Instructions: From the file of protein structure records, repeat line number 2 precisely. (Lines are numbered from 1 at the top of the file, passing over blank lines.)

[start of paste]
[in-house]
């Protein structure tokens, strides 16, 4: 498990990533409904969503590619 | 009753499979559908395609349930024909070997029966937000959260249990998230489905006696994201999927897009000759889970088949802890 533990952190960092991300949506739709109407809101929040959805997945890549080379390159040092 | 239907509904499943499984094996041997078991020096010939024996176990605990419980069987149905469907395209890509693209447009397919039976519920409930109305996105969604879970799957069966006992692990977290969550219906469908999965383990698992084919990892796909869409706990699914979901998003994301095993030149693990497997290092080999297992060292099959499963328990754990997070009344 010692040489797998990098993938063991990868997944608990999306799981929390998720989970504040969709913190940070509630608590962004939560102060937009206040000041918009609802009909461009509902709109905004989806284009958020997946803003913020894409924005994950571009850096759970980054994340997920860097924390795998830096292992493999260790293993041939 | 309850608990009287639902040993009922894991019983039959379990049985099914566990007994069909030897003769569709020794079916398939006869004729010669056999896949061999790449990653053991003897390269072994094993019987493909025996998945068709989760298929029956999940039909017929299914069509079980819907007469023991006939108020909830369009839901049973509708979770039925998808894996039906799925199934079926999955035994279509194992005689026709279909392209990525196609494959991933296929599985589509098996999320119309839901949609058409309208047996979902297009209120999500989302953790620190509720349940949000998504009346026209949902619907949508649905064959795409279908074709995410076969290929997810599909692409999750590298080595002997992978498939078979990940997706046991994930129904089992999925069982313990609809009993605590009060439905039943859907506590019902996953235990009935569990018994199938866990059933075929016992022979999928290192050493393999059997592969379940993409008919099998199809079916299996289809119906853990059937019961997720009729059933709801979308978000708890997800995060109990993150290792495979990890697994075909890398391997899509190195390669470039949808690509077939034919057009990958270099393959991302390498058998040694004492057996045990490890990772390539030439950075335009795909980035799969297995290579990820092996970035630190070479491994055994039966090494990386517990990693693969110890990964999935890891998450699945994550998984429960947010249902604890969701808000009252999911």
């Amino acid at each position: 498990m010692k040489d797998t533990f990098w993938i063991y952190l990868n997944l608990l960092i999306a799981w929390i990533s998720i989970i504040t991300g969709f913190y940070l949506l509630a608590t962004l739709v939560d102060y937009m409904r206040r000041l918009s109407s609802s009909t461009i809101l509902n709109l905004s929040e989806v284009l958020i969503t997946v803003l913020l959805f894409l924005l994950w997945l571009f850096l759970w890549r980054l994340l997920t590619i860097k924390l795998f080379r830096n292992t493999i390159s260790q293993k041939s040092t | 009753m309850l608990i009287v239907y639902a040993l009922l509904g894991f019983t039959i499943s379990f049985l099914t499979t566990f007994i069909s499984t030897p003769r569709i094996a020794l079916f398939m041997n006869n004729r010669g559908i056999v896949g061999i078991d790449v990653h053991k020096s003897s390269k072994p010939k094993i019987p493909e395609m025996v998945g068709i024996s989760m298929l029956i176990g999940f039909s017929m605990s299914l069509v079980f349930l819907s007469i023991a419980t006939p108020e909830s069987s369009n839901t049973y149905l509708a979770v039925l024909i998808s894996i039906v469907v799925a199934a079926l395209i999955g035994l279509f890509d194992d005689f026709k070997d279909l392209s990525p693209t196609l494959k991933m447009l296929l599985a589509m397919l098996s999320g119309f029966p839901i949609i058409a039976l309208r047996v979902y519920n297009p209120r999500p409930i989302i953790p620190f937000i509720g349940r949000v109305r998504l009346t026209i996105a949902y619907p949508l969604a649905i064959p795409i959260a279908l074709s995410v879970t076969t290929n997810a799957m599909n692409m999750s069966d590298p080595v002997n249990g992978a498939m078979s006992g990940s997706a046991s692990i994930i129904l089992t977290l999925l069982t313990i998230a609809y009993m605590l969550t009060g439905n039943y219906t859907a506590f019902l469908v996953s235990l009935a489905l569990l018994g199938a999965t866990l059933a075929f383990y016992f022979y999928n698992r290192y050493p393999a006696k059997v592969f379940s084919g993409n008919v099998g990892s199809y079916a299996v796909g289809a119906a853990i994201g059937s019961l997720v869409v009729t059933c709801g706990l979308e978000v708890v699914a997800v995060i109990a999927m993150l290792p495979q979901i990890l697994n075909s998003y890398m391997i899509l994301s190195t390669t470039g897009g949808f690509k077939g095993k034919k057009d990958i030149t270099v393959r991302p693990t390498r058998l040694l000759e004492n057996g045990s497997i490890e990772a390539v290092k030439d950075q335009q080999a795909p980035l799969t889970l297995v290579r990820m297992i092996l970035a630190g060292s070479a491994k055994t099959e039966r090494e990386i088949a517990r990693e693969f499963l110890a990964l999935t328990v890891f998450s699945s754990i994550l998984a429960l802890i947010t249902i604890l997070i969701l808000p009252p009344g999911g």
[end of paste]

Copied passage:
């Protein structure tokens, strides 16, 4: 498990990533409904969503590619 | 009753499979559908395609349930024909070997029966937000959260249990998230489905006696994201999927897009000759889970088949802890 533990952190960092991300949506739709109407809101929040959805997945890549080379390159040092 | 239907509904499943499984094996041997078991020096010939024996176990605990419980069987149905469907395209890509693209447009397919039976519920409930109305996105969604879970799957069966006992692990977290969550219906469908999965383990698992084919990892796909869409706990699914979901998003994301095993030149693990497997290092080999297992060292099959499963328990754990997070009344 010692040489797998990098993938063991990868997944608990999306799981929390998720989970504040969709913190940070509630608590962004939560102060937009206040000041918009609802009909461009509902709109905004989806284009958020997946803003913020894409924005994950571009850096759970980054994340997920860097924390795998830096292992493999260790293993041939 | 309850608990009287639902040993009922894991019983039959379990049985099914566990007994069909030897003769569709020794079916398939006869004729010669056999896949061999790449990653053991003897390269072994094993019987493909025996998945068709989760298929029956999940039909017929299914069509079980819907007469023991006939108020909830369009839901049973509708979770039925998808894996039906799925199934079926999955035994279509194992005689026709279909392209990525196609494959991933296929599985589509098996999320119309839901949609058409309208047996979902297009209120999500989302953790620190509720349940949000998504009346026209949902619907949508649905064959795409279908074709995410076969290929997810599909692409999750590298080595002997992978498939078979990940997706046991994930129904089992999925069982313990609809009993605590009060439905039943859907506590019902996953235990009935569990018994199938866990059933075929016992022979999928290192050493393999059997592969379940993409008919099998199809079916299996289809119906853990059937019961997720009729059933709801979308978000708890997800995060109990993150290792495979990890697994075909890398391997899509190195390669470039949808690509077939034919057009990958270099393959991302390498058998040694004492057996045990490890990772390539030439950075335009795909980035799969297995290579990820092996970035630190070479491994055994039966090494990386517990990693693969110890990964999935890891998450699945994550998984429960947010249902604890969701808000009252999911």